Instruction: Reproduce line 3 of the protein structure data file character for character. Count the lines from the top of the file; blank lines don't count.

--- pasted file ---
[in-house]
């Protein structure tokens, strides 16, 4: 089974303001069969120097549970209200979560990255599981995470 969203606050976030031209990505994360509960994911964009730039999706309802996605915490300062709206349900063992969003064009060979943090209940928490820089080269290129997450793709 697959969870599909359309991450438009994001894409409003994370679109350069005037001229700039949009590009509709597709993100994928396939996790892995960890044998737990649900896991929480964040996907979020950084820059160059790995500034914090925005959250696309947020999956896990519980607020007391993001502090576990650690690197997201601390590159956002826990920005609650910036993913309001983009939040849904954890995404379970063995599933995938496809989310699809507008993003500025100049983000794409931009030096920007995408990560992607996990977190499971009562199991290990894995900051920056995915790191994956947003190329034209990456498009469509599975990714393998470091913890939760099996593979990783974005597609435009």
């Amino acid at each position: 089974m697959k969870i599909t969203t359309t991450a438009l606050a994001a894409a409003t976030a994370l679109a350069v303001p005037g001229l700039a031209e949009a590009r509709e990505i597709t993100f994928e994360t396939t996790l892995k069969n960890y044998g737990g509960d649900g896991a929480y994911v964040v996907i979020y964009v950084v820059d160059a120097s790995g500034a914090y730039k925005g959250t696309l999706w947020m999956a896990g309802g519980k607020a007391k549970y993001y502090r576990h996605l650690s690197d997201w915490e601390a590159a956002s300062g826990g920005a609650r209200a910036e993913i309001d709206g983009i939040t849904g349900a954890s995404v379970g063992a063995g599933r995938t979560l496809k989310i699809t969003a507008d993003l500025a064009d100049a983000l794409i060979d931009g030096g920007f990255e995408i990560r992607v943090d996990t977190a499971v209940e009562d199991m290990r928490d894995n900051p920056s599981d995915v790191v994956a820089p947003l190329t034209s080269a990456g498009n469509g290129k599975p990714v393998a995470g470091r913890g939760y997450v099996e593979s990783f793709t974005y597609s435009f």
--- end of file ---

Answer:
């Amino acid at each position: 089974m697959k969870i599909t969203t359309t991450a438009l606050a994001a894409a409003t976030a994370l679109a350069v303001p005037g001229l700039a031209e949009a590009r509709e990505i597709t993100f994928e994360t396939t996790l892995k069969n960890y044998g737990g509960d649900g896991a929480y994911v964040v996907i979020y964009v950084v820059d160059a120097s790995g500034a914090y730039k925005g959250t696309l999706w947020m999956a896990g309802g519980k607020a007391k549970y993001y502090r576990h996605l650690s690197d997201w915490e601390a590159a956002s300062g826990g920005a609650r209200a910036e993913i309001d709206g983009i939040t849904g349900a954890s995404v379970g063992a063995g599933r995938t979560l496809k989310i699809t969003a507008d993003l500025a064009d100049a983000l794409i060979d931009g030096g920007f990255e995408i990560r992607v943090d996990t977190a499971v209940e009562d199991m290990r928490d894995n900051p920056s599981d995915v790191v994956a820089p947003l190329t034209s080269a990456g498009n469509g290129k599975p990714v393998a995470g470091r913890g939760y997450v099996e593979s990783f793709t974005y597609s435009f």